The climax of the fight set on the spiral staircase.
Careful choreography was needed to ensure that Sinbad was always positioned behind the skeleton. Otherwise a complicated technique called a traveling matt would be needed to place Sinbad in front of the skeleton.

The storyboard setting the scene before and during the fight.
Fencing expert Enzo Musumeci-Greco takes the part of the skeleton.
The training fights of Enzo Musumeci-Greco and Kerwin Mathews were shot in black and white (cheaper than colour) as guide footage for Ray later. When the colour live scene was shot no sound recording equipment was used so Enzo was still able to clap as a guide. Interestingly this clapping was used by the composer; Bernard Herrmenn to help him time the castanets in the soundtrack.

Kerwin Mathews as Sinbad.

Last day of shoot, Ray is wearing a hat in the middle of the picture.

Click here to listen to Ray talking about animating the skeleton fight

The four minute fight scene composed of over twenty five shots and took more than three months to shoot. Animation for the whole film took eleven months.

The film was a success and most audiences could not imagine how the creatures had been brought to the screen.

 Ray and Charles often discussed using Greek mythology as a vehicle for more Dynamation and in 1960 Columbia gave the green light to Jason and the Argonauts. One of the earliest parts of this story to be noted down was 'a land of the dead with walking skeletons'.

Considered by Ray to be his most 'complete' film, Jason and the Argonauts remained one his favorite films.

Design for the start of the skeleton fight.
In the initial design for the skeleton fight the skeletons shields do not have any images painted onto the shields. This came later, and these designs are now as iconic as the skeletons, reproduced in the fantasy genre ever since.

The estimated bill for the Jason armatures (above) was $3200. Today you would have to add a few zero's. This bill is from Fred Harryhausen; Ray's dad and the creator of many amazing armatures on top of which Ray created his visions of bizarre and exotic creatures.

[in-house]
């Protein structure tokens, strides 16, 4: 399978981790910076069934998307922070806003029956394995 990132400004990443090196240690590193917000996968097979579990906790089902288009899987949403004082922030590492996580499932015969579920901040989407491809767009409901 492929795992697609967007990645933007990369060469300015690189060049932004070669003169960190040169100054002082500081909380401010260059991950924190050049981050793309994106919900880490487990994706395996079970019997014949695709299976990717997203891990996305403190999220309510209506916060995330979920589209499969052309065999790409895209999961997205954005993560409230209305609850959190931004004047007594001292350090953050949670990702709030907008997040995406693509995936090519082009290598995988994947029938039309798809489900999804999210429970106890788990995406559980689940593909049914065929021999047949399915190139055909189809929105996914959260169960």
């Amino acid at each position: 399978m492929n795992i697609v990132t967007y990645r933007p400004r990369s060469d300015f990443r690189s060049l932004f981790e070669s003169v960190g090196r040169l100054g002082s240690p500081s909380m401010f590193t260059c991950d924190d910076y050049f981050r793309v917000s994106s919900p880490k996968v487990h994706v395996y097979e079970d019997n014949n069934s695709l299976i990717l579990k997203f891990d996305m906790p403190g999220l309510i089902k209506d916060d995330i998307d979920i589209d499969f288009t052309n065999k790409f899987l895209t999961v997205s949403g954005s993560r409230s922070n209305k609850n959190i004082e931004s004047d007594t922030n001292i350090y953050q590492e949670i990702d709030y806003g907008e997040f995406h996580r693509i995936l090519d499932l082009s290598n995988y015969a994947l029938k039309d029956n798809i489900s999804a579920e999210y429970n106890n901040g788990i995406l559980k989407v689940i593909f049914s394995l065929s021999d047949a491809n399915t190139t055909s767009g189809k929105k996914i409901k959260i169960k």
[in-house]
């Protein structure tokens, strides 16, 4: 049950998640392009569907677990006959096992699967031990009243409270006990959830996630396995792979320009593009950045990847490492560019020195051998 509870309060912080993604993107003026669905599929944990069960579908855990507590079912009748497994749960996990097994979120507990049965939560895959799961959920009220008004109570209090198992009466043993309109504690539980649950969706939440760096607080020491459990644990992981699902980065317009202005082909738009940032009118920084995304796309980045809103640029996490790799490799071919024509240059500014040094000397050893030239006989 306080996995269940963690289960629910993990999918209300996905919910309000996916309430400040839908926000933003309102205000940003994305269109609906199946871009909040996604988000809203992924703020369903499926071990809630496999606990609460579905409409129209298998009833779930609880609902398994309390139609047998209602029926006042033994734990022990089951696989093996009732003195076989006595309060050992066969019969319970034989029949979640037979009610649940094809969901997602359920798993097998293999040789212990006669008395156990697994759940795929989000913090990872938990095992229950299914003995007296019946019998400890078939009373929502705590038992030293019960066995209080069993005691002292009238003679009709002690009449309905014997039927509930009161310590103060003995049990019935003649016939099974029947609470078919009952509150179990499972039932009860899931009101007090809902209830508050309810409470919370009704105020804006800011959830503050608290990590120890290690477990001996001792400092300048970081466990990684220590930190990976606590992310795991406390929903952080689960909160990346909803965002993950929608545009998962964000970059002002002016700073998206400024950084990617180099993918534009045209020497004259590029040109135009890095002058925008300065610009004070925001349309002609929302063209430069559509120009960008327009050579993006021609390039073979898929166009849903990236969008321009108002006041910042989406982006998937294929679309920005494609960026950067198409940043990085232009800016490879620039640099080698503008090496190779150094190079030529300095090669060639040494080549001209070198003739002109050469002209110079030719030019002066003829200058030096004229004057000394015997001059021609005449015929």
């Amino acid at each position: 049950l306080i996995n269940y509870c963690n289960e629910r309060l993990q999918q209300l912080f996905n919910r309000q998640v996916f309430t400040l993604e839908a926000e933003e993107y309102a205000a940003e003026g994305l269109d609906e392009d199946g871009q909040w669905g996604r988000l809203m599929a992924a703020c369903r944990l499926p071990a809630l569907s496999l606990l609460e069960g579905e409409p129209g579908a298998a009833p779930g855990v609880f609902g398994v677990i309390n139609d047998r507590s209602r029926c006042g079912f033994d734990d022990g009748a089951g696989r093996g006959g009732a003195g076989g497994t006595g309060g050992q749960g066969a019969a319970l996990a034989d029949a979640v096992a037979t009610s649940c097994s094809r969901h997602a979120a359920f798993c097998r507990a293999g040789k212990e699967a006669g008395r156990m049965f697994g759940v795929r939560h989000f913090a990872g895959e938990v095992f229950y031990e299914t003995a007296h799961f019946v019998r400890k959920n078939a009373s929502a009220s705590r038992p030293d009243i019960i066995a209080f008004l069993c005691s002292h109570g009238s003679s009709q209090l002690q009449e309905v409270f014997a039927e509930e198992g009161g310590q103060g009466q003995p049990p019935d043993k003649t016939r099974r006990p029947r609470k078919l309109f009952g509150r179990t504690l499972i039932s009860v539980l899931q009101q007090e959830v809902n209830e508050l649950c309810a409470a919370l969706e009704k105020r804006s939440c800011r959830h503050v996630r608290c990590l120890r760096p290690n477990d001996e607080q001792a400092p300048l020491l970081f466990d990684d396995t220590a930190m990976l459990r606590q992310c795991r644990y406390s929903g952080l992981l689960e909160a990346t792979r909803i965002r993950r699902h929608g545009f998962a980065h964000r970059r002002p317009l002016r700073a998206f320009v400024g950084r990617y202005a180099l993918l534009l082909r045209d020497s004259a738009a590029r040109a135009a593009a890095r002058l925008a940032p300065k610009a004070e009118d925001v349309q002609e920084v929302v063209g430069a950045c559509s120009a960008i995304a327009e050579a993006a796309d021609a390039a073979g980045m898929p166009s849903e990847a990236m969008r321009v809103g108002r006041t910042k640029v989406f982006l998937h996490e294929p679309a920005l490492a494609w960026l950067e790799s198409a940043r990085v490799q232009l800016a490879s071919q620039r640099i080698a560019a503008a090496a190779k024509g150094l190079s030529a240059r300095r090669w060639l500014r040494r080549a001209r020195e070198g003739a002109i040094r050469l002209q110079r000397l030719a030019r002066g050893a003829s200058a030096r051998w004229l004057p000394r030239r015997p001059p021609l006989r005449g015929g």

There were seven skeletons in Jason. One of them was the original skeleton from 7th Voyage; back for a rematch, with a new paint job to match the newer ones.

Each one was made from cotton and latex over a ball and socket armature, with a resin head and stood nine and a half inches high.

This may be the original skeleton from 7th Voyage of Sinbad.

Setting up to shoot the live-action scene for the animation of the skeletons rising out of the ground.

Todd Armstrong (Jason), Andrew Faulds (Phalerous) and Fernando Poggi (Castor) rehearse the fight with stuntmen.
During the rehearsels for the fight scene all the stuntmen had to wear shirts with numbers on to help Ray choreograph who was fighting which skeleton.

Todd Armstrong appearing to leap off of a cliff, followed by the skeletons. A wooden ramp acts as the cliff.

Todd Armstrong (Jason), Andrew Faulds (Phalerous) and Fernando Poggi (Castor) act against skeletons that will be added by Ray later.

The culmination of all this rehearsal is a fight scene acted out with the protagonists missing! The rehearsal was shot in black and white for reference (probably because black and white film was cheaper) and then the actual back-projection footage was shot in colour, minus the stuntmen, but with the actors moving as if they were still there. The trick is in making your sword stop in the air as if it has just impacted heavily against a shield or another sword; not an easy thing to do.

Fedando Poggi fighting a stuntman.